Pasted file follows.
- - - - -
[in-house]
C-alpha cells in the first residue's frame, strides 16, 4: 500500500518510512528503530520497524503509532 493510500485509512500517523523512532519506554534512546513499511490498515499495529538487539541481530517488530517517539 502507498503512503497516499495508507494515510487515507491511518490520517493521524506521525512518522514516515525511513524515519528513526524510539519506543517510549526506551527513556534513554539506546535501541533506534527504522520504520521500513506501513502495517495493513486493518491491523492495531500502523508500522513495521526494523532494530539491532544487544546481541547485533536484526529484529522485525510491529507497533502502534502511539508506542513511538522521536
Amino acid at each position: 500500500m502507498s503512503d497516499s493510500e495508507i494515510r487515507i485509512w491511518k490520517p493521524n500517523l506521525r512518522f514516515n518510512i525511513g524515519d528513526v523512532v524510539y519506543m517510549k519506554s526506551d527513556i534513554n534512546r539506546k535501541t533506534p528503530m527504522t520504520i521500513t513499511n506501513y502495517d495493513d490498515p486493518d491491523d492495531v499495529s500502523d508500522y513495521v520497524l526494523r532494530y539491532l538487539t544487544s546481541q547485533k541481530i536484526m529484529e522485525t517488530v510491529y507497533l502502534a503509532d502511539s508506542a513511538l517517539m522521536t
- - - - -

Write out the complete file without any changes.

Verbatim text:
[in-house]
C-alpha cells in the first residue's frame, strides 16, 4: 500500500518510512528503530520497524503509532 493510500485509512500517523523512532519506554534512546513499511490498515499495529538487539541481530517488530517517539 502507498503512503497516499495508507494515510487515507491511518490520517493521524506521525512518522514516515525511513524515519528513526524510539519506543517510549526506551527513556534513554539506546535501541533506534527504522520504520521500513506501513502495517495493513486493518491491523492495531500502523508500522513495521526494523532494530539491532544487544546481541547485533536484526529484529522485525510491529507497533502502534502511539508506542513511538522521536
Amino acid at each position: 500500500m502507498s503512503d497516499s493510500e495508507i494515510r487515507i485509512w491511518k490520517p493521524n500517523l506521525r512518522f514516515n518510512i525511513g524515519d528513526v523512532v524510539y519506543m517510549k519506554s526506551d527513556i534513554n534512546r539506546k535501541t533506534p528503530m527504522t520504520i521500513t513499511n506501513y502495517d495493513d490498515p486493518d491491523d492495531v499495529s500502523d508500522y513495521v520497524l526494523r532494530y539491532l538487539t544487544s546481541q547485533k541481530i536484526m529484529e522485525t517488530v510491529y507497533l502502534a503509532d502511539s508506542a513511538l517517539m522521536t